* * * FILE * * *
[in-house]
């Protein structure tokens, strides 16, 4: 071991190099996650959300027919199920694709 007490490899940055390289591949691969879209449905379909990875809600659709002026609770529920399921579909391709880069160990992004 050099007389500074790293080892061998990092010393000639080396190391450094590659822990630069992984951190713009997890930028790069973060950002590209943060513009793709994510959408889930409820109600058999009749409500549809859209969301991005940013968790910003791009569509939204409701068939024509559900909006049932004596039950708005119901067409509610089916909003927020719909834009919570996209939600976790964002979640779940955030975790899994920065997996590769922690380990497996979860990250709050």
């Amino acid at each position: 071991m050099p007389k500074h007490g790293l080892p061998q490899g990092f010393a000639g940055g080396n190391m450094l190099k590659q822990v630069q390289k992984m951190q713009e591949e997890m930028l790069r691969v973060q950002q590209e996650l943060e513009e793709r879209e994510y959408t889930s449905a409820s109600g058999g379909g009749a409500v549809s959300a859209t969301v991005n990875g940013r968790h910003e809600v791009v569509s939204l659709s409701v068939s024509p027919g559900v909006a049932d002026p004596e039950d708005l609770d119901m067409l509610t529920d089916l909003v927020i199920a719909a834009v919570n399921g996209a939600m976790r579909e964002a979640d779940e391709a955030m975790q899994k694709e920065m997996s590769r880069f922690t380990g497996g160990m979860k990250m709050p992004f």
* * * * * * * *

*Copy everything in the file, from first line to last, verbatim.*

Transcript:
[in-house]
């Protein structure tokens, strides 16, 4: 071991190099996650959300027919199920694709 007490490899940055390289591949691969879209449905379909990875809600659709002026609770529920399921579909391709880069160990992004 050099007389500074790293080892061998990092010393000639080396190391450094590659822990630069992984951190713009997890930028790069973060950002590209943060513009793709994510959408889930409820109600058999009749409500549809859209969301991005940013968790910003791009569509939204409701068939024509559900909006049932004596039950708005119901067409509610089916909003927020719909834009919570996209939600976790964002979640779940955030975790899994920065997996590769922690380990497996979860990250709050």
């Amino acid at each position: 071991m050099p007389k500074h007490g790293l080892p061998q490899g990092f010393a000639g940055g080396n190391m450094l190099k590659q822990v630069q390289k992984m951190q713009e591949e997890m930028l790069r691969v973060q950002q590209e996650l943060e513009e793709r879209e994510y959408t889930s449905a409820s109600g058999g379909g009749a409500v549809s959300a859209t969301v991005n990875g940013r968790h910003e809600v791009v569509s939204l659709s409701v068939s024509p027919g559900v909006a049932d002026p004596e039950d708005l609770d119901m067409l509610t529920d089916l909003v927020i199920a719909a834009v919570n399921g996209a939600m976790r579909e964002a979640d779940e391709a955030m975790q899994k694709e920065m997996s590769r880069f922690t380990g497996g160990m979860k990250m709050p992004f």